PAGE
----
Illinois lift station improves efficiency with new control system
Mechanical equipment in lift stations do wear over time, but also can be a contributing factor to population growth, city development, improvements in technology and safety often mean that, over time, lift stations just can’t keep up forever and sometimes changes and updates are in order. For example, when the Parkwoods lift station was installed in our hometown of Romeoville, Illinois in the early 1960s, a small dry pit, packaged lift station was exactly what the municipality needed.
In the mid 1970s, to update the older technology, the existing system was retrofitted with submersible pumps and controls to provide once again, everything the community needed. Finally, in the 1980s, a second retrofit took place as pumps, controls, and piping were replaced to handle the village’s needs for growth. However, there eventually comes a point when retrofits no longer make sense and replacement is the best option. For Romeoville, that point was reached in 2018 and, once again, Metropolitan was ready for the job.
A Newer, Safer Option
Starting from scratch meant we were able to take a step back, address the current limitations as well as consider Romeoville’s needs today and in the future, and design a lift station that would be poised to grow with the community for at least another 50 years. First and foremost, that meant moving the location of the station a few hundred feet away to allow for a larger wet well and the development of a totally new system.
In an effort to provide significant improvements, the new location allowed for significant added features. For one, we installed safety grates on all hatches to eliminate fall risks, but safety was only part of the goal. We also knew that building a new system in a new location would offer the opportunity to take advantage of better technology and, to prepare the new equipment to withstand the round-the-clock demands of a busy industrial park, we used an advanced coating, polyurea, to protect the wet well and valve vault. We also increased the number of pumps from two to three and installed pumps with greater capacity than the original lift station to allow the new location to accommodate future growth and help the municipality better handle the infiltration issues they’d been facing until a more permanent remedy is put in place. While the old system was significantly surcharged, risking backflow to users, the new setup is equipped to help alleviate old shortcomings.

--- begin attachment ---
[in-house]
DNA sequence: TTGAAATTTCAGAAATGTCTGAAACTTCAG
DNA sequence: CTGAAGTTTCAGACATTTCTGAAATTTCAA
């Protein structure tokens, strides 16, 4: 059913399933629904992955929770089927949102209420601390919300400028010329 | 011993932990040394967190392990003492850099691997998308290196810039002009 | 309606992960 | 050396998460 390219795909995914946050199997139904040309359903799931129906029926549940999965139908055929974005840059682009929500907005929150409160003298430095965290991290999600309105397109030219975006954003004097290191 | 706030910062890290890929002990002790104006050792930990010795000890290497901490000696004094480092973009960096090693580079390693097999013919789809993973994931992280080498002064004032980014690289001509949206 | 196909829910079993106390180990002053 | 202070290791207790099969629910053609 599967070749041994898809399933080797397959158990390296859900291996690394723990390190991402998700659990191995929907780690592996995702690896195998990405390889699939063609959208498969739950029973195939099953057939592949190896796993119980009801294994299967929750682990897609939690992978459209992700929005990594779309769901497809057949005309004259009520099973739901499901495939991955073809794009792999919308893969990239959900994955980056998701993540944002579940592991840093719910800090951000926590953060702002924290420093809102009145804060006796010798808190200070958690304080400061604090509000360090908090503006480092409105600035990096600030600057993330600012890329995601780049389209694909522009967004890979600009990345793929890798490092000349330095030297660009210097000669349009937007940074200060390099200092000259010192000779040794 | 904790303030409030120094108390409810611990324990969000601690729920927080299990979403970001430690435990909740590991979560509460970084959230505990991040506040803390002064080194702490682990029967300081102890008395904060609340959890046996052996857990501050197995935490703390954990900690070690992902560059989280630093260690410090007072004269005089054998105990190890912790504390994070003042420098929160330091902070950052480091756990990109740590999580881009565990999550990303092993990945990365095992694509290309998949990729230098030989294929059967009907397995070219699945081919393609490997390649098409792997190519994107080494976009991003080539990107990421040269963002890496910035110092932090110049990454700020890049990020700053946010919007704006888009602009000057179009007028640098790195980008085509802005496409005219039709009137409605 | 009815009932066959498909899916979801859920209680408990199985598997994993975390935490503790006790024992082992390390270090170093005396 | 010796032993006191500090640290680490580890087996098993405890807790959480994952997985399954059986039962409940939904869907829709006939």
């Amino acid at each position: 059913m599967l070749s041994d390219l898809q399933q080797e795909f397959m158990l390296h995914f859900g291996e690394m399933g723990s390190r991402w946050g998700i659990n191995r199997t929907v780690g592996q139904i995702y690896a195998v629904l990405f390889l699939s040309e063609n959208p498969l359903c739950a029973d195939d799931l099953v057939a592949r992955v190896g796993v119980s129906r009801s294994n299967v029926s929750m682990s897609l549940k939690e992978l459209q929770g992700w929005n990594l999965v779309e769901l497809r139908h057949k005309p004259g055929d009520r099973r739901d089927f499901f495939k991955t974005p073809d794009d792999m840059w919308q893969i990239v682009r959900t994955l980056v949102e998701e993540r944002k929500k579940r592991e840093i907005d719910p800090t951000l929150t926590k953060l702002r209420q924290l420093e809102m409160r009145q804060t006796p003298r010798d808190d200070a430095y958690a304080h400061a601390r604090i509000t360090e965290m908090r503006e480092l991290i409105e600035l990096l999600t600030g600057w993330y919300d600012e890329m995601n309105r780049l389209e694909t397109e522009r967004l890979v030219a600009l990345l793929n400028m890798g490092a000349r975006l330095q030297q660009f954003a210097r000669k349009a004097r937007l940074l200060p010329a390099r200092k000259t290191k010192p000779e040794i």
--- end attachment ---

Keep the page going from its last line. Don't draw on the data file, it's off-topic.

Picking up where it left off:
Standing Out by Blending In
To provide the new lift station with all the controls necessary to keep it up and running, we also constructed a prefabricated building. The exterior features the stone finish that is now the standard exterior for Romeoville’s municipal utility buildings (a second structure of this design—and others may be forthcoming) and the interior keeps operators out of the elements when maintenance work is needed.
We also tried to keep both emergency and routine work in mind by including features such as flow meters on each pump in the valve vault to help operators monitor the efficiency of each pump. As an added benefit, a backup generator is now part of the station, eliminating the need for trailering a generator to the site in anticipation of potential lost power. All of this new equipment is also connected via cellular data through Metropolitan’s MetroCloud SCADA, so the municipality can remotely monitor just about every aspect of operation, including temperature, humidity, generator use, and people entering the building.
Editor's Note: Scranton Gillette Communications and the SGC Water Group are not liable for the accuracy, efficacy and validity of the claims made in this piece. The views expressed in this content do not reflect the position of the editorial teams of Water & Wastes Digest, Water Quality Products and Storm Water Solutions.